Don’t Mess with These Kickass Taquerias

Count yourself among the lucky ones if you’re nearby these cities when tacos are the only food that can satisfy.

By Jeff Ruby

When it comes to the munchies, pizza is generally accepted as king. But consider the humble taco.

The ideal finger food, it survives as a perfectly calibrated balance of protein and/or vegetables wrapped in something warm—maybe corn, maybe flour, maybe soft and pillowy, maybe thin and crispy.

It can go highbrow, stuffed with blackened tilapia and ribbons of organic cabbage, or lowbrow, with nubs of greasy beef and melted cheddar. Either way, the taco is a time-tested, inexpensive pleasure for the tongue and brain. And no one’s counting how many you eat.

We’ve collected our favorite taquerias in five cities—some where cannabis is legal, recreationally or medicinally, and all worth seeking out, high or low.


El Paisa

Why It’s Good: The exterior may look like a forgotten bail bondsman’s office, and the menu has been painted on the wall of a no-frills interior—but in this case, looks mean nothing. The tacos, $1.25 apiece and folded into blazing, soft corn tortillas, are the best in Duke City and all the better when chased with a soothing housemade agua fresca at a picnic table on the covered patio.

Don’t Miss: Al pastor tacos, nearly as crisp as chicharron and somehow still juicy.

The Last Call

Why It’s Good: Albuquerque tends to shut down earlier than your grandmother, but TLC burns the midnight cooking oil until 2:30 a.m. Little more than a walk-up window in historic Nob Hill, this hole-in-the-wall butchers its own meat for snack-sized carne asada tacos layered with onion, cilantro, lime and chili de arbol. The later it gets, the longer the line, usually full of kids from the University of New Mexico, who eat standing on the sidewalk.

Don’t Miss: Carne asada fries which are fresh-cut potatoes drizzled with chipotle aioli.



Why It’s Good: Ingredients at this counter-service gem lean toward coconut-braised organic Oregon black beans and wild-caught shrimp sauteed in chipotle butter, and care goes into every element (organic corn tortillas, margaritas made with fresh-squeezed limes). Check that tequila list, featuring oddballs such as Sparkle Donkey from a boutique distillery in the Mexican state of Jalisco.

Don’t Miss: Mole verde taco with braised Draper Valley Farms chicken, roasted peppers and local cotija cheese.

Taqueria Mi Tierra

Why It’s Good: With heaping tortas, deep-flavored pozole and creamy homemade horchata, this cheery family-run taqueria (with its own market/butcher shop next door) feels more Mexican than some parts of Mexico. The tacos, of course, are spot-on, be they al pastor, tripe or tongue. And a serious salsa bar amplifies, rather than obliterates, ingredients.

Don’t Miss: The shreddy birria (stewed goat) tacos.


B.S. Taqueria

Why It’s Good: Once you get beyond the fresh-fried tortilla chips and housemade guacamole, Chef Ray Garcia’s artsy charmer strays pretty far afield, with creations such as bologna with escabeche. But the man’s taco game is tight. Whether in the form of fried garlic and wild mushrooms or chorizo and papas on pressed-to-order blue-corn tortillas, B.S. transcends its name. (It actually means Broken Spanish. Get your mind out of the gutter.)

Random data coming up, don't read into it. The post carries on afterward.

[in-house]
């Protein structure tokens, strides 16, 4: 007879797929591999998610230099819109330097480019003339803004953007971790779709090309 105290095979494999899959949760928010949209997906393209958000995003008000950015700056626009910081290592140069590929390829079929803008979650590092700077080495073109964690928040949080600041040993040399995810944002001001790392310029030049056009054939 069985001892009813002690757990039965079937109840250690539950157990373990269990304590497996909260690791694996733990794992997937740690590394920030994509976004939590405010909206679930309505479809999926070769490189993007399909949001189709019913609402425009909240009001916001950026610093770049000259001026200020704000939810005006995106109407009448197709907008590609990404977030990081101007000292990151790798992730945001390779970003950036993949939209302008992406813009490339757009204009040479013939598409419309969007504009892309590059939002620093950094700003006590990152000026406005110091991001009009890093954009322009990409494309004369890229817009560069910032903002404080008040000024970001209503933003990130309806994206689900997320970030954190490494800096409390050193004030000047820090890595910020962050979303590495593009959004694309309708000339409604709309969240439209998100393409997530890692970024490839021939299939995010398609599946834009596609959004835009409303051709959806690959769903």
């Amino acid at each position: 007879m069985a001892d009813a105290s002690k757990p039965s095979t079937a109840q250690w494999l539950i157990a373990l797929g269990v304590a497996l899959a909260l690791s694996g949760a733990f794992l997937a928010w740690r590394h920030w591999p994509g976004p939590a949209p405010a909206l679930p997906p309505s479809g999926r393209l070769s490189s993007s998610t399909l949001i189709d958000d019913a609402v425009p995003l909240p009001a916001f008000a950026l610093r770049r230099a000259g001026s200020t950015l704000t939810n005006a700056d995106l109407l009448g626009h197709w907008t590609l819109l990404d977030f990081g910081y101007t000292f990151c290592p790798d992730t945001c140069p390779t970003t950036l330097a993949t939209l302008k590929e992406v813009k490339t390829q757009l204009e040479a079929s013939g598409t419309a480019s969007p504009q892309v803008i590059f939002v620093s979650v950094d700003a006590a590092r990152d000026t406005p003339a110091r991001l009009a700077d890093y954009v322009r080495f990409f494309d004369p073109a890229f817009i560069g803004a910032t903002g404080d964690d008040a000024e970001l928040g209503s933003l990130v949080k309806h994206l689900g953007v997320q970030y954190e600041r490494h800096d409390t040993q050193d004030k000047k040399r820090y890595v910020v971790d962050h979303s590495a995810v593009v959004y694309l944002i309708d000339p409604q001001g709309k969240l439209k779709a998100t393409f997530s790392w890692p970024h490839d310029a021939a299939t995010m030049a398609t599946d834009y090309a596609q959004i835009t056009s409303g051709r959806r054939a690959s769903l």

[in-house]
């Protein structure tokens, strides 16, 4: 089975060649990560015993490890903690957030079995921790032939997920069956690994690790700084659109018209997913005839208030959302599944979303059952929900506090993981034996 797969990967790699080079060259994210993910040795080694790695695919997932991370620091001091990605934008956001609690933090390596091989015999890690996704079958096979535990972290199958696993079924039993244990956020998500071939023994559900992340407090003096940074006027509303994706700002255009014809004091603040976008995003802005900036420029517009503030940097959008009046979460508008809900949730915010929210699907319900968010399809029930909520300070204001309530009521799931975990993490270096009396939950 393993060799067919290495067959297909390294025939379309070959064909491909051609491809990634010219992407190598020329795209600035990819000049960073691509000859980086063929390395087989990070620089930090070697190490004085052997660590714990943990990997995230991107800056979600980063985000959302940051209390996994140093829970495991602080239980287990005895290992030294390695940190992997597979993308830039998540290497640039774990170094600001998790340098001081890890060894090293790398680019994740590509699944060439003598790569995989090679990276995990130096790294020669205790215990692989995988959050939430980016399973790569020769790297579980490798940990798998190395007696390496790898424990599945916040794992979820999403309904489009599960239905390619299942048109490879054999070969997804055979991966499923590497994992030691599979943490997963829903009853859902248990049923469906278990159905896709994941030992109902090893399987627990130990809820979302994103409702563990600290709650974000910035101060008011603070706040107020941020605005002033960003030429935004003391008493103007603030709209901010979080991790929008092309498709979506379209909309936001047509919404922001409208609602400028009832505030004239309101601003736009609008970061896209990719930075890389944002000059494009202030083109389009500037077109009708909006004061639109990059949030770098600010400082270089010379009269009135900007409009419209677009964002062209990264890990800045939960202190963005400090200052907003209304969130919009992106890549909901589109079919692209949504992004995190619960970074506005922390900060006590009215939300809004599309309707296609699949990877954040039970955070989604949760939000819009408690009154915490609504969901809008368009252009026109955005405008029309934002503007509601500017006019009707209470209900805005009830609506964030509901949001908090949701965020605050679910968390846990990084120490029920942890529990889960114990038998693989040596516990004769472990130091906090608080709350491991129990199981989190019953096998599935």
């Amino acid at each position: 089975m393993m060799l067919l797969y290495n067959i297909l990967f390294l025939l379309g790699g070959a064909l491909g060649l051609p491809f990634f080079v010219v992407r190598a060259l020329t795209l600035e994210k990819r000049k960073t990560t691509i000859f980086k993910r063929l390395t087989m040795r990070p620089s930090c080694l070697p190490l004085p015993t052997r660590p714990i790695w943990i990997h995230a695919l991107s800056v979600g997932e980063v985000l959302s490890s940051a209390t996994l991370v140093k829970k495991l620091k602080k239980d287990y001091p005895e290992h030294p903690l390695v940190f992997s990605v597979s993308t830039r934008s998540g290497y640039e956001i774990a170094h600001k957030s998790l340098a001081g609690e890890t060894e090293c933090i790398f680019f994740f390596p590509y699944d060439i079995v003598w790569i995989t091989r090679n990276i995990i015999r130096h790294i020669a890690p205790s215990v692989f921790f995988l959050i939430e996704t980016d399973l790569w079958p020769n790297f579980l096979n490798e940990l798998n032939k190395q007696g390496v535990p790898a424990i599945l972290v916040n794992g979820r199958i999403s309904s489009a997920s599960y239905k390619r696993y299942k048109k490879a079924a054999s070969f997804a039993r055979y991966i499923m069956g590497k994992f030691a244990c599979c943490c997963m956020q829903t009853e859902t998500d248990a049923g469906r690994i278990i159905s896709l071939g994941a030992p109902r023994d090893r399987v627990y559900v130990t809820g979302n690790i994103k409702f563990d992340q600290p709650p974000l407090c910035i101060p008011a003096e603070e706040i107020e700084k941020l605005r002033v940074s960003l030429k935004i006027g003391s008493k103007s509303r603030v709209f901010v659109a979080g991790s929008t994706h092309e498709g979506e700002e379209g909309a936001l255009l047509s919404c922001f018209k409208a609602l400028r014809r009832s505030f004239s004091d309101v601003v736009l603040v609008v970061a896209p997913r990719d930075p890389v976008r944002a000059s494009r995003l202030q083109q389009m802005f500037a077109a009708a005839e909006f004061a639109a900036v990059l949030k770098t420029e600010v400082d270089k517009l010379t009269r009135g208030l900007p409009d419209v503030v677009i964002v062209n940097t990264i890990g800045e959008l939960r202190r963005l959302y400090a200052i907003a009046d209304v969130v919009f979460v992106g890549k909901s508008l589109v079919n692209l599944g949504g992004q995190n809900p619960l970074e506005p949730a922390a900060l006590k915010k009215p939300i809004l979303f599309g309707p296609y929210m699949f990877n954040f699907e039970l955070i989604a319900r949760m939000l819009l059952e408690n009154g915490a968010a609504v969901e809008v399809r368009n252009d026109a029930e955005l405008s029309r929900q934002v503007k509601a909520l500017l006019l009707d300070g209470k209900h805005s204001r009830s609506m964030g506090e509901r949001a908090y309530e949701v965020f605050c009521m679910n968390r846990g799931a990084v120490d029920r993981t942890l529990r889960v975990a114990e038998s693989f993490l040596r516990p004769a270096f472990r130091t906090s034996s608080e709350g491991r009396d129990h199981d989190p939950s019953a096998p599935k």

Don’t Miss: The clam and lardo tacos have become an unlikely Angeleno legend.

CaCao Mexicatessen

Why It’s Good: This happy Baja California–inspired cafe/taqueria/market is nirvana for vegetarians and carnivores alike. The former tackle tacos on handmade corn tortillas lined with, say, seasonal vegetables or panko-crusted avocado, and the latter get everything from Korean-style barbecue short rib to crispy Niman Ranch pork cracklings on a smear of avocado salsa. A chili-tinged hot chocolate made with Oaxacan cocoa takes any of the above to the next level.

Don’t Miss: Duck confit tacos with avocado, pickled onions and chili oil.


El Asador

Why It’s Good: With its folding chairs and dirt floor, this improvised shed behind a Shell station somehow goes through 240 pounds of steak a day. The meat comes off a charcoal grill in the backyard and straight onto your charred corn tortilla, where it canoodles with pickled onions and fresh cilantro. If you don’t mind standing in a line that snakes around an air pump, El Asador is a taste of Mexico in all its glory.

Don’t Miss: Campechanos tacos with charcoal-zapped steak and soft, pink crumbles of chorizo.

Taco Rock

Why It’s Good: The friendly staff at this ramshackle rock ‘n’ roll themed dive make beautiful music together. While the place looks like a health hazard, the double-tortilla street-style tacos are beyond legit, especially the ones stuffed with chorizo made on-site. Bonus points for vegan options and the screened-in patio.

Don’t Miss: The trio of fish tacos with guacamole, rice and pico de gallo.


Tacos La Carreta

Why It’s Good: Far from the glamour of the strip, this beloved taco truck throbs with action until 2 a.m. in the unlikeliest of places: a cramped parking lot in Chinatown. But the carne asada tacos overflow with moist, crisp beef, and the condiment bar includes nopales if you’re lucky. A speaker blasting Norteno music adds to the boozy after-hours party vibe.

Don’t Miss: Crunchy, deep-fried tacos dorados stuffed with potatoes.

Mi Pueblo Taco Shop

Why It’s Good: A lovable mom-and-pop place where the TV is always tuned to Telemundo, Mi Pueblo thrives in a pocket of North Las Vegas with an admirable attention to detail. Yes, the menu has plenty of cheese-and-sauce-drenched offerings, but it also features showstoppers, such as the Michoacan-style carnitas tacos nestled with soft, lard-enriched fried pork.

Don’t Miss: Cabeza tacos with tender beef cheek.